From Julius Randle’s 35-point outburst to Evan Fournier’s red-hot shooting in overtime, Kemba Walker’s Knicks debut to the collapse in regulation, Obi Toppin’s explosions in transition to Mitchell Robinson’s monster night in the paint, there was so much to break down from Wednesday night’s regular season-opening double-overtime win over Boston.
RJ Barrett’s performance was somewhat lost in the shuffle to most observers. But not to Tom Thibodeau, the Knicks’ defense-first coach.
“RJ in the second half was a monster,” Thibodeau said.
After a quiet first half, Barrett was one of the best players on the floor. He scored all 19 of his points in the second half and the two overtimes. He didn’t commit a turnover, blocked two shots and hit three 3-pointers.
But what really stood out won’t appear on a stat sheet. It was his defense against Celtics All-Star wing Jayson Tatum, limiting the rising superstar to a nightmarish 7-for-30 shooting performance. While Tatum did miss some shots he normally makes, Barrett limited his ability to get to the basket and forced him onto the perimeter. In the final seconds of the first overtime, the Celtics isolated Tatum against Barrett, who smothered him and forced the 6-foot-8 forward into a tough baseline turnaround jumper that he missed badly.
“I put on a couple of pounds,” Barrett said recently. “Just trying to be a little heavier, especially since I will be guarding a key guy most every night. So it’s just to have that strength, hold my weight there, hold myself down against the other competition.
“I feel like I’m trying. I’m trying to do something out there, trying to just be better, trying to be that guy for our team.”
It is part of his evolution as a player. Last season, Barrett’s improvements on the offensive end — he shot 40.1 percent from deep and averaged 17.6 points per game — helped the Knicks reach the postseason after an eight-year hiatus. Early on Wednesday, his offense wasn’t there. He attempted just three shots in the first half, missing all of them. He wasn’t really involved offensively, somewhat lost surrounded by more offensive-minded guards in Walker and Fournier.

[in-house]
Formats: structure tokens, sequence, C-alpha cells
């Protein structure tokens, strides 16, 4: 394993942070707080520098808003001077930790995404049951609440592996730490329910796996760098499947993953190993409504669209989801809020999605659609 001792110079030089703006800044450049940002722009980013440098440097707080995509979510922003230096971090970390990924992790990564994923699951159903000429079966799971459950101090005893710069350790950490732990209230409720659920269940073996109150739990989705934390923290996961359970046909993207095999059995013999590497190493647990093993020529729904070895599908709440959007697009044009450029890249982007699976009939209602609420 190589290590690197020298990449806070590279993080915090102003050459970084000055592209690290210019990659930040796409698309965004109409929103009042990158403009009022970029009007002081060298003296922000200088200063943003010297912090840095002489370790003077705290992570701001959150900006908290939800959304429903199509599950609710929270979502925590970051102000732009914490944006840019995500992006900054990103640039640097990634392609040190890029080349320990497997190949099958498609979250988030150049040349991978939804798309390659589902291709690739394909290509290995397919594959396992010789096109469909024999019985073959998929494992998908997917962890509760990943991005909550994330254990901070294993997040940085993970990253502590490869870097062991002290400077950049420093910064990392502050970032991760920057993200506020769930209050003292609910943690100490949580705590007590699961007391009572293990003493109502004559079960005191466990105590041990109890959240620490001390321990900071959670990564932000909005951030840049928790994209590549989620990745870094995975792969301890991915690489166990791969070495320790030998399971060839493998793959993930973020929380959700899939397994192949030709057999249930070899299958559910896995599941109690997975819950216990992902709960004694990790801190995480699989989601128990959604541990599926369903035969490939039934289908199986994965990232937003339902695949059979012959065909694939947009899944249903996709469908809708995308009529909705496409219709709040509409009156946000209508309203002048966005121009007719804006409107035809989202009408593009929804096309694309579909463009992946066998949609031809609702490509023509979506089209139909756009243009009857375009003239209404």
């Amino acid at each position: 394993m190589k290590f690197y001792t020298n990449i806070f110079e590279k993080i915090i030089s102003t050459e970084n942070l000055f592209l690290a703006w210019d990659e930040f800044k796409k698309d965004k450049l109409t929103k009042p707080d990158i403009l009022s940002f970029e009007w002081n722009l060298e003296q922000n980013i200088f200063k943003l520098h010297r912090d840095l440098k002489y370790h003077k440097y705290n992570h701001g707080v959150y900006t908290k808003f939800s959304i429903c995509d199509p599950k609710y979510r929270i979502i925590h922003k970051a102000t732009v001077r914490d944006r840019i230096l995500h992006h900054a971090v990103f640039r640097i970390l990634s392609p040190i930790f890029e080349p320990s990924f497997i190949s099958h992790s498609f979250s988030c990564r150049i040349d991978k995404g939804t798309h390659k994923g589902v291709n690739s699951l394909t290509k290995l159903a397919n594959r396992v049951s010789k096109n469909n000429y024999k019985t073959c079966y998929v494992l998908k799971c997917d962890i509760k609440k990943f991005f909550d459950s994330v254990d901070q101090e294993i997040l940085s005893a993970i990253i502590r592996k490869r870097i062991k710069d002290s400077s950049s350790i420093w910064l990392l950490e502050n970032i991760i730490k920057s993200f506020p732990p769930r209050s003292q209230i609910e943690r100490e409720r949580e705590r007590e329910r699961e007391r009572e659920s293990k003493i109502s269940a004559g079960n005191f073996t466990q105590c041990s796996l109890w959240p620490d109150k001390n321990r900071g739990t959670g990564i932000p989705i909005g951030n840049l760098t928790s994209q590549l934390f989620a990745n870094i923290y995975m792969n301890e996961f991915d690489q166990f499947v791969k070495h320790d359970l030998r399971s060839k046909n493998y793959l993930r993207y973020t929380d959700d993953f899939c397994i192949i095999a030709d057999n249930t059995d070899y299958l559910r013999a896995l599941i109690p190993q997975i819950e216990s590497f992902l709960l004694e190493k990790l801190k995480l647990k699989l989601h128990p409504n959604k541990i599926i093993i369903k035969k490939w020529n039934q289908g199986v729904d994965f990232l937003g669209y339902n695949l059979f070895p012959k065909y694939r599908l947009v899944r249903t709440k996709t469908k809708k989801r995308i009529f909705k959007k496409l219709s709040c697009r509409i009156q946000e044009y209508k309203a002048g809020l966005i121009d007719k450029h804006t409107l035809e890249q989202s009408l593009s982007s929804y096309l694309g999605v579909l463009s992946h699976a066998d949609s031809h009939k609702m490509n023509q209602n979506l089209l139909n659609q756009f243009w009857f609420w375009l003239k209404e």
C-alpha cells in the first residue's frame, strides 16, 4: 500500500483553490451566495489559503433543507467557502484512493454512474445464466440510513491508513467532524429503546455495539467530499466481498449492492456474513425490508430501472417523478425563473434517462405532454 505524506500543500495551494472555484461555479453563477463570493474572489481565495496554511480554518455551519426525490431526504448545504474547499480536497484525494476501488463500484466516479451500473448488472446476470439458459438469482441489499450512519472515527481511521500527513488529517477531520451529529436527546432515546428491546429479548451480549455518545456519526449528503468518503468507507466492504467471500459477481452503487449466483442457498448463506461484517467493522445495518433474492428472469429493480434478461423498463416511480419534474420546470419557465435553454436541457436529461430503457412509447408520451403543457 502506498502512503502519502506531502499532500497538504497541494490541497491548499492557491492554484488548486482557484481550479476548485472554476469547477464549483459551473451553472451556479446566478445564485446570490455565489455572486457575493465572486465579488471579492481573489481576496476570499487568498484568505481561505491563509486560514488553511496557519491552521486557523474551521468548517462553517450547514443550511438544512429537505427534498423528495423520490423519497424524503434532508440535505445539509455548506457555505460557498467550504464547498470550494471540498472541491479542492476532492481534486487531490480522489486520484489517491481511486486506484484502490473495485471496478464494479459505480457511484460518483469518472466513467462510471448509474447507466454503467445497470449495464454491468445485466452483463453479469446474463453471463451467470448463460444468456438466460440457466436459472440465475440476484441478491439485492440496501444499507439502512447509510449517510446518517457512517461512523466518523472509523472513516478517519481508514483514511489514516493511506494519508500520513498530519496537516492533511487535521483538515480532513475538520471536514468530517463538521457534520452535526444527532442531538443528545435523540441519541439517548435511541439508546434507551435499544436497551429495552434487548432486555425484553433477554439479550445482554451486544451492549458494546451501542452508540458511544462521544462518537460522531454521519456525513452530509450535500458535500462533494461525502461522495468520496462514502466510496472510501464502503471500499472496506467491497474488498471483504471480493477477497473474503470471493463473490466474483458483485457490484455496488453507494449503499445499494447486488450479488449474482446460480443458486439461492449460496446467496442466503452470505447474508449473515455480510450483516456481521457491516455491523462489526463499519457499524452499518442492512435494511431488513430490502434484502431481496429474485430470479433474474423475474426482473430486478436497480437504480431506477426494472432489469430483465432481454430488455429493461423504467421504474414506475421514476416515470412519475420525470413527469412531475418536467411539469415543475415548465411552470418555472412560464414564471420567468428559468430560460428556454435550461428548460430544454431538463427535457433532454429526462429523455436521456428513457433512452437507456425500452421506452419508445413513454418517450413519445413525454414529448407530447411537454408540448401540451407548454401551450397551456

But in the third quarter, as the ball began moving more, Barrett got hot. He scored 14 points in the stanza, keying a 25-8 Knicks run that turned a seven-point deficit into a 10-point lead early in the fourth quarter.
“The thing I liked the most was that he kept his composure, he wasn’t rattled, and he kept playing until the game got going his way and that was good to see,” Thibodeau said.
One of the big questions for the Knicks this season is at the defensive end, where they were so strong a year ago. Thibodeau and Julius Randle spent most of the preseason stressing the importance of defending, now that the Knicks might be better offensively with the additions of Fournier and Walker.
Their go-to wing defender last season was Reggie Bullock, who they let walk in free agency to upgrade at the other end of the floor. That left a hole defensively, though. The league is loaded with elite offensive wings, players who will test Barrett’s defense. There, however, aren’t many as talented as Tatum.
On opening night, Barrett showed he is ready to take on this new role.
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